LONDON (Reuters) – Britain’s economy is unlikely to return to its pre-COVID size until the end of 2022, and unemployment looks set to rise sharply in the first half of next year, the Confederation of British Industry warned on Thursday.
The CBI estimated Britain’s economy would shrink by a record 11.1% this year as a result of the coronavirus, before growing 6.0% next year and 5.2% over the course of 2022.
Unemployment is set to peak at 2.51 million people, or 7.3% of the workforce, in the second quarter of next year after the end of a government furlough programme.
“We simply must find new ways to get businesses investing at the start of 2021 if we are to fast-forward the recovery,” said Tony Danker, the CBI’s new director-general.
The CBI’s growth forecasts are broadly in line with those from the government’s Office for Budget Responsibility last month, which also predicted a slow recovery as Britain faces added challenges when a post-Brexit transition ends on Jan. 1.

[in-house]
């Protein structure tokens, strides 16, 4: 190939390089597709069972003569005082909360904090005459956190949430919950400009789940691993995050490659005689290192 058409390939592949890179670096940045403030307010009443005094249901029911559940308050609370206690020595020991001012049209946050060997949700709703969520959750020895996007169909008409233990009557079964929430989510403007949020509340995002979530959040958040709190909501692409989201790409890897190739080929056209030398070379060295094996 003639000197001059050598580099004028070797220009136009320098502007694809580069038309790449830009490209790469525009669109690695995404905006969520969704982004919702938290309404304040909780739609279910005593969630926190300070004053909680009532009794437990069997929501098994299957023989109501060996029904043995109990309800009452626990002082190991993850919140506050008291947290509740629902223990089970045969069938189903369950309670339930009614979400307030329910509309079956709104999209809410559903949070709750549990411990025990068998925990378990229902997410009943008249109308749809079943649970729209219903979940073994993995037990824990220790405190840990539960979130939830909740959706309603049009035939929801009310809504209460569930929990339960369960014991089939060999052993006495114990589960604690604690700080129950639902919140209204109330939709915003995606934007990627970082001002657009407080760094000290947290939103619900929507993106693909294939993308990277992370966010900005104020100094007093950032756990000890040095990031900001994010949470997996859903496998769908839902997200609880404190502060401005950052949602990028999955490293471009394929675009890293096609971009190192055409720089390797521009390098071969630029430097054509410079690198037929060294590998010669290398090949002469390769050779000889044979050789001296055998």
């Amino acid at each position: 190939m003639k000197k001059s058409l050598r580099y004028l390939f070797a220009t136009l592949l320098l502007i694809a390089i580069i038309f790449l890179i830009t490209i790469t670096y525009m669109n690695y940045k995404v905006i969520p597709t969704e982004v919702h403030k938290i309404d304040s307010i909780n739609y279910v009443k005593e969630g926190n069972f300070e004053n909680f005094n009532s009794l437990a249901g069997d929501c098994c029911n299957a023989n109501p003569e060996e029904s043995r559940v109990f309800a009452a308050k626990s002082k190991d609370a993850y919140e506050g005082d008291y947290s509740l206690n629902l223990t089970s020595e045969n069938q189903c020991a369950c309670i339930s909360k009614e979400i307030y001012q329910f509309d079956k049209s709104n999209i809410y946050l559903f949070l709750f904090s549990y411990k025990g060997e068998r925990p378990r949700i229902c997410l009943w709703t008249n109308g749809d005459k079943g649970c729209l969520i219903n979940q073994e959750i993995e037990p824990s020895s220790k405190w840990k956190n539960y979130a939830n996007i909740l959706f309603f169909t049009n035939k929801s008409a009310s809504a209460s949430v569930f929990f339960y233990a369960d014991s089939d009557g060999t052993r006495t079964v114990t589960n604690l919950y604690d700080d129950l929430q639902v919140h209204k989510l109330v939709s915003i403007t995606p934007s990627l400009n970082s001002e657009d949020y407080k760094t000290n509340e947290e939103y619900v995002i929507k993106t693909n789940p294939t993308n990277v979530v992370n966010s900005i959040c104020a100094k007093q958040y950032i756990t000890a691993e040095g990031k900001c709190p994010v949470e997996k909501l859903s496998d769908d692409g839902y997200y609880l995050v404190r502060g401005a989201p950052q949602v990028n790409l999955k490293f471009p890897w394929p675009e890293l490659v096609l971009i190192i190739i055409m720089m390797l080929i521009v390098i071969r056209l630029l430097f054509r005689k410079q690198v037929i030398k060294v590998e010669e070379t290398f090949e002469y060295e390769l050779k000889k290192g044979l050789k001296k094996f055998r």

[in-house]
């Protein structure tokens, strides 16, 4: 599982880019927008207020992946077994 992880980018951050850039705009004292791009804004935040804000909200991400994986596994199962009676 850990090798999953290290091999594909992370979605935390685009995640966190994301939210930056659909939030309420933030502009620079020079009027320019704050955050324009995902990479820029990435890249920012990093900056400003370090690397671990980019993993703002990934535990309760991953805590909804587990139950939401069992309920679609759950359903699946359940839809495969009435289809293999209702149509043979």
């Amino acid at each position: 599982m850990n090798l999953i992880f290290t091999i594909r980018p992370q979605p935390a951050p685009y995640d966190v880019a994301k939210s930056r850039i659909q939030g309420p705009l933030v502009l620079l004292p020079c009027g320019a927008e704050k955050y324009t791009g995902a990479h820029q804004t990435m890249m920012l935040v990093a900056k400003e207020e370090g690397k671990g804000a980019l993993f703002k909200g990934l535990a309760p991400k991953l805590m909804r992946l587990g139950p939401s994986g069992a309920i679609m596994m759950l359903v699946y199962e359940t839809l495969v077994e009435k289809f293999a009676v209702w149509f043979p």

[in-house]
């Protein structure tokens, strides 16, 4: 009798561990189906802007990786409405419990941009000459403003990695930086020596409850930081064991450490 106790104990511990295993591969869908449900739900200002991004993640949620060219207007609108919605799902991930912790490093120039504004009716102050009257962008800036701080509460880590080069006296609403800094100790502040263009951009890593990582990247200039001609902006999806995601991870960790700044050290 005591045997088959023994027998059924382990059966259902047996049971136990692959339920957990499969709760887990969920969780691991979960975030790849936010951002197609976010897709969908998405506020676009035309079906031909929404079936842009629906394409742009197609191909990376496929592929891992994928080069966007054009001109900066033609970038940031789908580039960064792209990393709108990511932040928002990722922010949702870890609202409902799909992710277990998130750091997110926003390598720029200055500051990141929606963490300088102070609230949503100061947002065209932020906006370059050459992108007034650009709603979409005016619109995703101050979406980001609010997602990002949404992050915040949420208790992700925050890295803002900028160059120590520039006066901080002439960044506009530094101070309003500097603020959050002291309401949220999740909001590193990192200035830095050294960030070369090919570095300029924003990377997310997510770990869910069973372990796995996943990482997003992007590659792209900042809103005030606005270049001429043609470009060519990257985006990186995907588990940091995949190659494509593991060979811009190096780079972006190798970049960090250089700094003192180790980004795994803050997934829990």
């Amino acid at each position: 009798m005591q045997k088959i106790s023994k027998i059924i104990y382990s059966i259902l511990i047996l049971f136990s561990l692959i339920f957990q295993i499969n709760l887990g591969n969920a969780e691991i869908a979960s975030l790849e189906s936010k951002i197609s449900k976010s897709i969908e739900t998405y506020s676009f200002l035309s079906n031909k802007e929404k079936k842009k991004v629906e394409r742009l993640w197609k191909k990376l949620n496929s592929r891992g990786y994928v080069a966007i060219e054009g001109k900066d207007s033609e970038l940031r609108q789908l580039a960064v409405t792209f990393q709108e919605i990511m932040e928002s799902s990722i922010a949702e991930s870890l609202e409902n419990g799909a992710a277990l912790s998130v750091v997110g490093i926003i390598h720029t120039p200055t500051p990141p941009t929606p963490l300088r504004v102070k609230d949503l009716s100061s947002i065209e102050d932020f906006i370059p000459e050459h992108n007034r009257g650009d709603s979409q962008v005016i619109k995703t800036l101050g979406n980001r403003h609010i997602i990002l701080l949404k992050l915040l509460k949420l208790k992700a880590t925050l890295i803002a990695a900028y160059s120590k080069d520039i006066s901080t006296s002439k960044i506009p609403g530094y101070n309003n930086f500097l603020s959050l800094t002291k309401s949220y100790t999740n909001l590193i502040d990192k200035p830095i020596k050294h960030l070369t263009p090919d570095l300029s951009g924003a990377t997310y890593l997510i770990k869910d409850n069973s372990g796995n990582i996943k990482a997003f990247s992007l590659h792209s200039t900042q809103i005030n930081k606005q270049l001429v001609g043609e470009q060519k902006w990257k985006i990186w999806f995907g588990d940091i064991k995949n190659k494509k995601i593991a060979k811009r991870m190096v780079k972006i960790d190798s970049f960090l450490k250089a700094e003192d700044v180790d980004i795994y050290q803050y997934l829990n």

The CBI said that even if Prime Minister Boris Johnson agrees a trade deal with the EU to avoid tariffs, the government would have work to do to give clear guidance to businesses, and to ensure border arrangements ran smoothly and that there was temporary flexibility on issues such as EU data rules.
“The government need to demonstrate the same agility and resource allocation as they did with COVID,” Danker said.
A failure to reach a trade deal would leave the economy 1% smaller at the end of two years, even if the government offered some support to soften the blow, and cause further damage over the long term, the CBI estimated.
To boost growth, the government should temporarily subsidise business investment in productivity-boosting technology and scale back business property taxes, the Danker said, describing pent-up demand as a “coiled spring”.